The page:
Rob Graves – Exclusive OnlineDrummer.com InterviewNate Brown
OLD: What equipment do you like to see drummers bring to a session (extra snares, cymbals, etc.)?
ROB: Typically, I rent a lot of gear when I do a session, but it’s great when a drummer has nice gear and knows it inside and out. Mostly it’s about snare options. I like a variety. Sometimes you don’t know what the right call is going to be until you’re actually in there. You might think you need a huge, deep snare, but really something smaller and crisper is what ends up working. We can do so much with mic choice and placement that bringing five snares that are almost identical isn’t nearly as useful as bringing a wide range that gives us options.
OLD: Sound check. What should drummers play during sound check? What’s annoying to a producer in regards to this?
ROB: Definitely just play whichever drum we’re getting sounds for. Some drummers find it impossible to just hit a snare for five minutes without adding a kick here and there. It just makes the process take longer. When we move to full kit it’s important to hit like you’re going for a take – play the same way in sound check that you’ll be playing when we track.
OLD: How open minded/flexible should a drummer be in regards to allowing the producer to determine a drum sound? In other words, should it be a cooperative effort or should the drummer stay out of the way?
ROB: I like a drummer to give input, and typically I hire players that are right for the track I’m recording. So what I’m looking for is “their thing” more so than feeling like I have to micromanage a kick pattern.
That being said, often times I do jump in and get really specific. It’s important for drummers to be able to work with a producer when he wants to really nail down a part. The reasoning is that we have a big picture view of where the song is going – other elements we’ll be adding later, etc., and sometimes what we’re asking a drummer might not seem to make much sense, but hopefully the producer has a larger vision of where it’s heading.
OLD: Do you suggest drummers play to a click while recording?
ROB: It’s very rare that I don’t use a click. We recently cut some Maylene and the Sons of Disaster songs wild (no click), but that hardly ever happens these days. It’s important that drummers can lock to a click without feeling too stiff, and that just comes with practice.
OLD: What kind of a demeanor works best in a session (i.e. positive attitude, flexible, etc)?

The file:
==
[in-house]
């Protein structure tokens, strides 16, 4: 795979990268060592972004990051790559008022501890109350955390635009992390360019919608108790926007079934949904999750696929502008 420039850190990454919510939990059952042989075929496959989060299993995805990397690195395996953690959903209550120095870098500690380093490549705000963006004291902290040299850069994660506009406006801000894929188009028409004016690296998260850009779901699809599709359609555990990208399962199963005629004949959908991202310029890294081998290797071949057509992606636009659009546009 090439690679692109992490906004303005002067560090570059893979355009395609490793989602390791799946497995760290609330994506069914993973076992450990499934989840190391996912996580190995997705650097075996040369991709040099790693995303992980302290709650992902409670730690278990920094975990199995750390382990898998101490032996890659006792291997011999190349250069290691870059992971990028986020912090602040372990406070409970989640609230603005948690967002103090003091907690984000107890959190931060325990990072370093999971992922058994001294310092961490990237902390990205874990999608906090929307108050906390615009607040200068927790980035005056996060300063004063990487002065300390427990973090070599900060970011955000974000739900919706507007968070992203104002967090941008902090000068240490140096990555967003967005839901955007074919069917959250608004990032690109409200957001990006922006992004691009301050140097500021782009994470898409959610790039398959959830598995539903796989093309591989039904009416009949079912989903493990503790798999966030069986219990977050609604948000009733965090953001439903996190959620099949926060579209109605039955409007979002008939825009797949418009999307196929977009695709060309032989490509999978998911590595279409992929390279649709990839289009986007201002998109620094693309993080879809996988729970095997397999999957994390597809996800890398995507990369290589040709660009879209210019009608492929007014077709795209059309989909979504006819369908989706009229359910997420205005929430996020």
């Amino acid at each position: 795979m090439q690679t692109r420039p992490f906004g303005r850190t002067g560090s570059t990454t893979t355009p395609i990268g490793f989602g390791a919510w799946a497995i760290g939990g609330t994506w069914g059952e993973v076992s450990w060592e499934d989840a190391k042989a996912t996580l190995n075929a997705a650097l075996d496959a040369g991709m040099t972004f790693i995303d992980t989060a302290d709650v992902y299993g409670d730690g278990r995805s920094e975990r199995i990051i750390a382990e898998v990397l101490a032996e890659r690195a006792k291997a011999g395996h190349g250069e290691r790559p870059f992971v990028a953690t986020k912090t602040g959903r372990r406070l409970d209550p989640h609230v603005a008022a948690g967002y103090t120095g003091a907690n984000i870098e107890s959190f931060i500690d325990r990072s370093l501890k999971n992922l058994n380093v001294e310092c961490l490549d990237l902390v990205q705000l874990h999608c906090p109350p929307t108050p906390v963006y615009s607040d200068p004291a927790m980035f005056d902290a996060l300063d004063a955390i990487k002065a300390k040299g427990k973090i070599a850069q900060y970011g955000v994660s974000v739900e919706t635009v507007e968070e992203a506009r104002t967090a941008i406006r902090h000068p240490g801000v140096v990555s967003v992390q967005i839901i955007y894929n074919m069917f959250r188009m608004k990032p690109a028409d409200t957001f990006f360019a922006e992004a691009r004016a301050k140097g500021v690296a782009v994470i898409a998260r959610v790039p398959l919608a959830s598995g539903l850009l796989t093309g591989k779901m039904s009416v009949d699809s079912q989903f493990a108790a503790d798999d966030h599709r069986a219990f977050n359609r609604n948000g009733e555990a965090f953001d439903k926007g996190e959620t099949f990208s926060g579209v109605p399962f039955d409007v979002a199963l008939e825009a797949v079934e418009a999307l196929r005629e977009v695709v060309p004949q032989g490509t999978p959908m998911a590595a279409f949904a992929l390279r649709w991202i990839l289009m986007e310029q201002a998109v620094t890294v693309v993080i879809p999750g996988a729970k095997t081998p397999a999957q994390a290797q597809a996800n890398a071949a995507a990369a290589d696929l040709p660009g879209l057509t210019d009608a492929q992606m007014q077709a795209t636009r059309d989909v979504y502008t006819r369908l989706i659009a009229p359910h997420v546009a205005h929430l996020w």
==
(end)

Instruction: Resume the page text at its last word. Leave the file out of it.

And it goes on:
Definitely a positive attitude and a work-horse mentality. Often we have really long days, and it’s important for the players to stay positive throughout the day and really care about what they’re playing.
OLD: What are some pet peeves associated with drummers in a session?
ROB: Any lapses in attitude can be troublesome, because it really affects the whole day and what we get for takes.
Also, when a drummer stops giving input and just turns into a machine, and is satisfied with whatever I am, it can get annoying. I like a drummer to push himself. Conversely, a drummer that can never be satisfied with anything and over analyzes everything he’s playing – this can be equally annoying.
OLD: If you could only give one piece of advice to drummers about to record, what would that piece of advice be?
ROB: Assuming all the skills are there, just stay positive. So much of what makes a session good or bad comes down to the work ethic and attitude of the players, in particular the drummer.
OLD: Any good drum recording stories?
ROB: Well this is a more general session story but it directly relates to the drummer, and I think drummers will appreciate it.
It was about 10 years ago when I was just breaking into the industry as a session player and songwriter. A well-known artist was recording one of my songs and the producer wanted me on the session (I’m a guitarist) because he loved my playing on the demo. I knew there were going to be all A-list session players there so I was really nervous. It was going to be Jerry McPherson, Jackie Street and Shawn Pelton on drums and me on acoustic. I’d met most of them before, except for Shawn. I was really nervous about playing with Shawn, such an accomplished drummer (at this time he was the house drummer for Saturday Night Live).
So before the session I went to Barnes and Noble to just walk around, drink some coffee and relax. After about an hour, I’d talked myself down, felt really great and confident about the session. Then, on my way out, I passed the magazine section, and there on the cover of a music magazine, I think Modern Drummer, was Shawn Pelton. I literally deflated. So that pretty much undid any confidence I’d built up to that point. Off to the session. It actually went great. He’s a cool guy and fun to work with.